Education as a Vaccine (EVA) participated in the maiden National Conference on Adolescent Health and Development titled “Leaving no Young Person Behind: Advancing Adolescent Health”. It was held from 10th to 13th April 2019 at the Otunba Subomi Balogun Conference Centre, University of Ibadan, Oyo State. It was an occasion for us to insist once again on the importance of lowering the age of consent for accessing sexual and reproductive health and rights (SRHR) and HIV services for young people.
The Conference was organised for organisations addressing health and development challenges facing adolescents and young people in Nigeria. This includes mental health, nutrition, trauma, sexual and reproductive health (SRH), gender-based violence and HIV/AIDS. It was an opportunity to assess where Nigeria is, evaluate recent developments and lessons learnt, and collectively chart a course forward on adolescent health and development.
Bem Alugh – EVA’s Individual and Community Capacity Strengthening Team Lead, co-chaired the New HIV Vaccine and Microbicide Advocacy Society (NHVMAS) Session at the pre-conference. Discussions were on the Ethical Issues in Adolescents’ Health Research and Programme, with a primary focus on the age of consent.
At the opening, Professor Adesegun Fatusi, the National President of the Society of Adolescent and Young People’s Health in Nigeria (SAYPHIN), said the conference was aimed at charting a way forward for adolescent health and development in Nigeria. He expressed the hope that a road map for advancing adolescent health would be achieved at the end of the conference.
“Adolescents, who are young people in the society, suffer the greater burden of HIV infection, drug abuse and sexual harassment in the country, this conference is one of the major efforts of stakeholders in advancing adolescent health and development,’’ he said.
Joy Oboyi, a youth advocate at EVA made a presentation on the Adolescents Health Research and Programme: Voice of the Community. She lamented on the challenges adolescents and young people face accessing comprehensive SRH services in their communities using the stories of her experiences and that of her peers. As a young advocate who has been denied access to sexual and reproductive health services, she called for a reduction in the age of consent for sexual and reproductive health and HIV services to 14 years and waiver of fees for adolescent young people to have access to SRH services in Nigeria.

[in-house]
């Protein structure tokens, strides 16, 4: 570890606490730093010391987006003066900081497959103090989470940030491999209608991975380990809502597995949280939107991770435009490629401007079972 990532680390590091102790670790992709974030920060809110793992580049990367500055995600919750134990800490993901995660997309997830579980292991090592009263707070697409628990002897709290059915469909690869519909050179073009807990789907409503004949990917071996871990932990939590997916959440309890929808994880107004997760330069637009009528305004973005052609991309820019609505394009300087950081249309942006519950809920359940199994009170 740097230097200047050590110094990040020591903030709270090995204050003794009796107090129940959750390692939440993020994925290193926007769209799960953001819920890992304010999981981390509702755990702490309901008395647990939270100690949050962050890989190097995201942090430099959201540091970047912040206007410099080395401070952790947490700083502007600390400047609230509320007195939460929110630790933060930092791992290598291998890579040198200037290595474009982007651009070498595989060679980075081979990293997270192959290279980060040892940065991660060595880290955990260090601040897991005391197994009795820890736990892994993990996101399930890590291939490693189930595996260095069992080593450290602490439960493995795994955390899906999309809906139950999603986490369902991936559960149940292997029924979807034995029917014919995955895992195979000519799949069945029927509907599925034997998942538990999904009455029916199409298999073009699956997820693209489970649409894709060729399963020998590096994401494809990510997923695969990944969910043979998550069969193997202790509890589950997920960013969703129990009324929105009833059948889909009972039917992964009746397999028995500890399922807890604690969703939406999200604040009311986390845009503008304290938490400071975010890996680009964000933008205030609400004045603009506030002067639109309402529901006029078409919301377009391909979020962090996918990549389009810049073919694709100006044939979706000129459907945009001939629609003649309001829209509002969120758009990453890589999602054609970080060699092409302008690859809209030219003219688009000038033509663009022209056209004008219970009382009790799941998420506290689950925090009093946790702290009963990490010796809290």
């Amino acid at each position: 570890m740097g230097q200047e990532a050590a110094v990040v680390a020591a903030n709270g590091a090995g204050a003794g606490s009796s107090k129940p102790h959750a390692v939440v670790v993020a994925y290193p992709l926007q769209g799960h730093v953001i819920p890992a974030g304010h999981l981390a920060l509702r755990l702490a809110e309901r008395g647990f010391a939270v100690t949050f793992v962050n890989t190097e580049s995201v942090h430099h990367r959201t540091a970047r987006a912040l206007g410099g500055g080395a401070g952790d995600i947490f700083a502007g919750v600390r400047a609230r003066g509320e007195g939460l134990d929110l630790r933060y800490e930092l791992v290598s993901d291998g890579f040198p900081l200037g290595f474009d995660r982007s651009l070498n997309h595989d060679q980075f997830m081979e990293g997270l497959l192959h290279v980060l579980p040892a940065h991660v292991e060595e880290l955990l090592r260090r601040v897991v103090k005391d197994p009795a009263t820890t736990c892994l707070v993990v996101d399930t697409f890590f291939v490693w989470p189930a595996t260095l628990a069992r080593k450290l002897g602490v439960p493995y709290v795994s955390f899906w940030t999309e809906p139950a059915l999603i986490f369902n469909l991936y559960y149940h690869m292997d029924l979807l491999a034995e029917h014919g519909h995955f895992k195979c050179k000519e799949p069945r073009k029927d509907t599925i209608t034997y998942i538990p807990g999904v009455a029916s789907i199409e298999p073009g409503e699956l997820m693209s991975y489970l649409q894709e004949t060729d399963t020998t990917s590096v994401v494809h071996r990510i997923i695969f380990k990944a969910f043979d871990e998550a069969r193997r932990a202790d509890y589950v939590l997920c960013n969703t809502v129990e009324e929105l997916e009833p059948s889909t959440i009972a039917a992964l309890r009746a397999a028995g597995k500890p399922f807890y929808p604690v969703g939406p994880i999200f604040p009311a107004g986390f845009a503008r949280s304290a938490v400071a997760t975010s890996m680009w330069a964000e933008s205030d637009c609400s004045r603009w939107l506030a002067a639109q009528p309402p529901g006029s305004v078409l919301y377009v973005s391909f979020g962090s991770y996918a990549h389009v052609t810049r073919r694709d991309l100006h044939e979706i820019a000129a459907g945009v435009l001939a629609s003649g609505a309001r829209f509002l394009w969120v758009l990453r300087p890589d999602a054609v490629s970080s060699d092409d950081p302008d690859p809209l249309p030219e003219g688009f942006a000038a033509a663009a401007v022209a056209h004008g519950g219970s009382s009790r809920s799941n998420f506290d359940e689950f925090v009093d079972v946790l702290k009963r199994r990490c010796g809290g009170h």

The reality is, most primary health care centres in Nigeria are in a deplorable state and the closing hours are not youth-friendly as most of them close at a time young people are still in school. This clearly shows the need for youth-friendly centres and services across the country.
During a panel of discussion titled Integrating Adolescents and Youth-friendly Services (AYFHS) into Primary Health Care (PHC) – How Far, How Well and the Prospects, Dr Adefunke Adesope, the representative of the National Primary Heath Care Development Agency (NPHCDA), spoke on Integrating AYFHS into PHC: Public Sector Efforts, Challenges and Prospects. Bem Alugh called on the NPHCDA to improve the standard of primary healthcare centres.
“…Make it more attractive to young people, ensure they are opened 24 hours, and build the capacity of service providers to provide youth-friendly services asides with the immunization and ante-natal centres young people have come perceived them to be”.
Considering that the sub-theme of the conference was, Advancing Adolescents Health in Nigeria in the Era of SDG, the role of young people in ensuring social accountability and commitment from government and relevant stakeholders toward the Agenda 2030 cannot be overemphasised.
Finally, Itoro Effiong, EVA’s Program Officer made a presentation on the “Development of Youth-led HIV Scorecard in Nigeria”. He called upon best practice for youth networks/organisations/individuals to engage and hold the state government accountable in the
implementation of the HIV laws and policies as well as guidelines that will help to fast track the 90-90-90 target.
Overall, this conference further supported EVA’s efforts in advocating for the health and well-being of adolescents and young people, especially in securing the commitment of stakeholders to the reduction of the age of consent to 14 years old.